Supported playgroups have been developed as a way to provide low intensity support to families. They are facilitated playgroups that may also provide health and wellbeing services to parents and carers of infants and young children. Supported playgroups are typically run by a trained facilitator or co-ordinator and are generally delivered in a group setting on a weekly basis, with both the parent/carer and child present. Community based services such as schools, kindergartens and child health services often provide the setting for these groups.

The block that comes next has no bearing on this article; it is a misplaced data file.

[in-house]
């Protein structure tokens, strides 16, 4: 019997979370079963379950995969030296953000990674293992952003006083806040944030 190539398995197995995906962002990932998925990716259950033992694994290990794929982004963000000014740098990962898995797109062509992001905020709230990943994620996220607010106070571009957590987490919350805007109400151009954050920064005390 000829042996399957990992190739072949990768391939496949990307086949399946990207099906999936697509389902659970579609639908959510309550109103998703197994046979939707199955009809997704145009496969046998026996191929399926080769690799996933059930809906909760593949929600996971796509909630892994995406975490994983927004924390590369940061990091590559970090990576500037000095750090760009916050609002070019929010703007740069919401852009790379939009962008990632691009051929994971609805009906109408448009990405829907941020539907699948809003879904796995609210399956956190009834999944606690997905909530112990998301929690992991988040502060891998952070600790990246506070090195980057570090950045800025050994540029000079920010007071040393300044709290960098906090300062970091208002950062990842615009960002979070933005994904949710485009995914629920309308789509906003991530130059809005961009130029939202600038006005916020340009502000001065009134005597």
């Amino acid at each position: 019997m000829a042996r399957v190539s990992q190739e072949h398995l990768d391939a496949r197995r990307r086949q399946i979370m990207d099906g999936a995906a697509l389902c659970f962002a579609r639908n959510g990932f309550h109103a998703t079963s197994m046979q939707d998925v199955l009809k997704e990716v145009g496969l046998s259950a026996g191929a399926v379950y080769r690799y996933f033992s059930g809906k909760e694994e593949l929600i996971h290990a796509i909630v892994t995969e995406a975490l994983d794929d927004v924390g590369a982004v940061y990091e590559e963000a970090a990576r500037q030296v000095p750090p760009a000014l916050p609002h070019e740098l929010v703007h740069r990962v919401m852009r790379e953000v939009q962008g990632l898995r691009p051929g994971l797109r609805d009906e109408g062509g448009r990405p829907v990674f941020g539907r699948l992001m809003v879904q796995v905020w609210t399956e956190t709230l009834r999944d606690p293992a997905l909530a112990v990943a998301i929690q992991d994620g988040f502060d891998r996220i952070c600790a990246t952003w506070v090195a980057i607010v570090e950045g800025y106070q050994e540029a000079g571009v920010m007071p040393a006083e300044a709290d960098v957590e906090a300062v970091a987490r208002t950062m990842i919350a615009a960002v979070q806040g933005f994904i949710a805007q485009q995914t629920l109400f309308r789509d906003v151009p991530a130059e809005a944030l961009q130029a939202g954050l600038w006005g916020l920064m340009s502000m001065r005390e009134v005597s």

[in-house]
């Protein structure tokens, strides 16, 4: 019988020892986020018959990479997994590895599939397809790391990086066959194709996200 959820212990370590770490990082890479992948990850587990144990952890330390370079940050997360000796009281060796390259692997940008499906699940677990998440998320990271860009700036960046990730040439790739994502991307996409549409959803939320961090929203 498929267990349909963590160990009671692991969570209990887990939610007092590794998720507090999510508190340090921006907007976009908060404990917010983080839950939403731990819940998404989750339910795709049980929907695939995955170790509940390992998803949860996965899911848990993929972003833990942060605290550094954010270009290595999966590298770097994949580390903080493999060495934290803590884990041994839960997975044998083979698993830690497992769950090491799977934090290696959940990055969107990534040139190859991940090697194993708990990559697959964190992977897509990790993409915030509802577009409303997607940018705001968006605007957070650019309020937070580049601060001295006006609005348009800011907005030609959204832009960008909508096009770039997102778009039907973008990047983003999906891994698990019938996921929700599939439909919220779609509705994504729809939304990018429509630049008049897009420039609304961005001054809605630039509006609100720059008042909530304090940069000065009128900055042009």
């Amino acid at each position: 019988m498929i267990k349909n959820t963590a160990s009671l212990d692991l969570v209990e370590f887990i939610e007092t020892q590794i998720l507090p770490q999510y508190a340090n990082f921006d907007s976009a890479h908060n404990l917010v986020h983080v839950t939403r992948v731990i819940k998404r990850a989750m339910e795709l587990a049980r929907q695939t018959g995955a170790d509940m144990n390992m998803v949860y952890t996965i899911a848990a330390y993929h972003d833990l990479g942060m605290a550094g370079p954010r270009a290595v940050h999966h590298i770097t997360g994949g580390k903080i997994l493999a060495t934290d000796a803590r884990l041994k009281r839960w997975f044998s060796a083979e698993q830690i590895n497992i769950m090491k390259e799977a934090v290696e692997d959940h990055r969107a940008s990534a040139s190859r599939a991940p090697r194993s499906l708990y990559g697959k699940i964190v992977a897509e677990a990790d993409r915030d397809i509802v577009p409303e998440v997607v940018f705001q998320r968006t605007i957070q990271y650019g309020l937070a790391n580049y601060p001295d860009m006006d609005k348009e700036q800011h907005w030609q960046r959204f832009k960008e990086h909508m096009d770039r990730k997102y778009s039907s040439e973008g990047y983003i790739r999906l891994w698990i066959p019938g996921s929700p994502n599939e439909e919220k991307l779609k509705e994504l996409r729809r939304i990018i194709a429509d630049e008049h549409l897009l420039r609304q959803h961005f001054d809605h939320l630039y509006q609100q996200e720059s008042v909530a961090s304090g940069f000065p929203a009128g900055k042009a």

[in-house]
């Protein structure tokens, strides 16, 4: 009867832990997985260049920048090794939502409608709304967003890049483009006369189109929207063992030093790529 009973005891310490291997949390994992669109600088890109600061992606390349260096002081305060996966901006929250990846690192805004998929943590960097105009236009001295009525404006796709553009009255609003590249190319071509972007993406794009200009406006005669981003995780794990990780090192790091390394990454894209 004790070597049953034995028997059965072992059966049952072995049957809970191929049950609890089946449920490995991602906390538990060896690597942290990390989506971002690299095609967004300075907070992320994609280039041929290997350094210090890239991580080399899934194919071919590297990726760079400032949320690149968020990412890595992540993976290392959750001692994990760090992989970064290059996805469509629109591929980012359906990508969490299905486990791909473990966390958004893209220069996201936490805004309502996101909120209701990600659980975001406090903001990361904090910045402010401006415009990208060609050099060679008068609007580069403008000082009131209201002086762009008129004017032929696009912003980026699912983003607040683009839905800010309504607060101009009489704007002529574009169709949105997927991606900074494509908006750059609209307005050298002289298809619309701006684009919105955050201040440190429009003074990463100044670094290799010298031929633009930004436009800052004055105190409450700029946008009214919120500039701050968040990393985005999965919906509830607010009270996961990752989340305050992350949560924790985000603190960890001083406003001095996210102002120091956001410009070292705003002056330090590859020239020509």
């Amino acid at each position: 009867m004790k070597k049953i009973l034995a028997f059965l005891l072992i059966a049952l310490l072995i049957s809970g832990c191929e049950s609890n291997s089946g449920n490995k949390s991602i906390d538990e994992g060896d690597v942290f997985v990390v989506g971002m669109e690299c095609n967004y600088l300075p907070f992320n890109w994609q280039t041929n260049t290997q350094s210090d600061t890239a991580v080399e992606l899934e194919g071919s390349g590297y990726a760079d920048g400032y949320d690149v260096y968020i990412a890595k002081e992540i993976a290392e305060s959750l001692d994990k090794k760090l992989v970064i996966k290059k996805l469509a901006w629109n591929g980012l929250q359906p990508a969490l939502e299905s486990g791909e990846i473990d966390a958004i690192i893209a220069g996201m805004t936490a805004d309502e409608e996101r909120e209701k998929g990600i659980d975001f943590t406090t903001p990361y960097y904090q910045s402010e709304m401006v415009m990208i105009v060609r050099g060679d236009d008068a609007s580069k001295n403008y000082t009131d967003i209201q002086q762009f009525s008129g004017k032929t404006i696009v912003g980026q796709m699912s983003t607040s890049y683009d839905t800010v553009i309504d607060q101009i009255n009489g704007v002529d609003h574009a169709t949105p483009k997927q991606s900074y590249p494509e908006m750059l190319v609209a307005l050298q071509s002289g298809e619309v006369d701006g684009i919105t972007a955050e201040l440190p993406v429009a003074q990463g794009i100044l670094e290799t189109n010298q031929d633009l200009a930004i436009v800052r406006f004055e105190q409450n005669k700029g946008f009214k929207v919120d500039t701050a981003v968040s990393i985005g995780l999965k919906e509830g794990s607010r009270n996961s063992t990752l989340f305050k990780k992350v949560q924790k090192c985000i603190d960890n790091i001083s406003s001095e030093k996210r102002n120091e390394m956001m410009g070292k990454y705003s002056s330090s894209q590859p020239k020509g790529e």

The Evidence Brief involved a targeted search of the literature on supported playgroups. There is limited high-quality evidence to suggest that supported playgroups have benefits for improving child outcomes. Few studies report the impact of these programs on child outcomes and the quality of the research is low. Preliminary research findings suggest that attending supported playgroups may result in benefits to children across a range of outcomes including physical health and wellbeing, social competence, emotional maturity, language and cognitive skills and school readiness. Attending supported playgroups may be beneficial for assisting the family to better engage with the community as a whole. Attending supported playgroups may also be beneficial for assisting the family to better engage with the community as a whole. From the initial research available, it seems that supported playgroups with specific interventions attached have better quality evidence for their benefits than other kinds of supported playgroups.